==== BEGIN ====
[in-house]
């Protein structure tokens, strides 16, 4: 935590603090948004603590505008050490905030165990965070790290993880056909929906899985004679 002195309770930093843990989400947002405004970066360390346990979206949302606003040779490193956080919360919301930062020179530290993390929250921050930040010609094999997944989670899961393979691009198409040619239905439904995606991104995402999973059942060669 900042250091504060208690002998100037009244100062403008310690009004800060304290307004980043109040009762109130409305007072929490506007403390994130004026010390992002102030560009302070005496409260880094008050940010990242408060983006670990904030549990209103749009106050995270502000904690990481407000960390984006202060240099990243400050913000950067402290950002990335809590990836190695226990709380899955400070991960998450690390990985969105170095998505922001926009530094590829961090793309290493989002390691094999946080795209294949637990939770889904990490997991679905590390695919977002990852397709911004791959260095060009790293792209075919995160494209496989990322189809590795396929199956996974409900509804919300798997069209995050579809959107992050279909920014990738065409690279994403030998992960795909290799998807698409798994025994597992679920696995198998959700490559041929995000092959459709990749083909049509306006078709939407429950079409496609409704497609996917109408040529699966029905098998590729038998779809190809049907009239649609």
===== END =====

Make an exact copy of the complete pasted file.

[in-house]
């Protein structure tokens, strides 16, 4: 935590603090948004603590505008050490905030165990965070790290993880056909929906899985004679 002195309770930093843990989400947002405004970066360390346990979206949302606003040779490193956080919360919301930062020179530290993390929250921050930040010609094999997944989670899961393979691009198409040619239905439904995606991104995402999973059942060669 900042250091504060208690002998100037009244100062403008310690009004800060304290307004980043109040009762109130409305007072929490506007403390994130004026010390992002102030560009302070005496409260880094008050940010990242408060983006670990904030549990209103749009106050995270502000904690990481407000960390984006202060240099990243400050913000950067402290950002990335809590990836190695226990709380899955400070991960998450690390990985969105170095998505922001926009530094590829961090793309290493989002390691094999946080795209294949637990939770889904990490997991679905590390695919977002990852397709911004791959260095060009790293792209075919995160494209496989990322189809590795396929199956996974409900509804919300798997069209995050579809959107992050279909920014990738065409690279994403030998992960795909290799998807698409798994025994597992679920696995198998959700490559041929995000092959459709990749083909049509306006078709939407429950079409496609409704497609996917109408040529699966029905098998590729038998779809190809049907009239649609």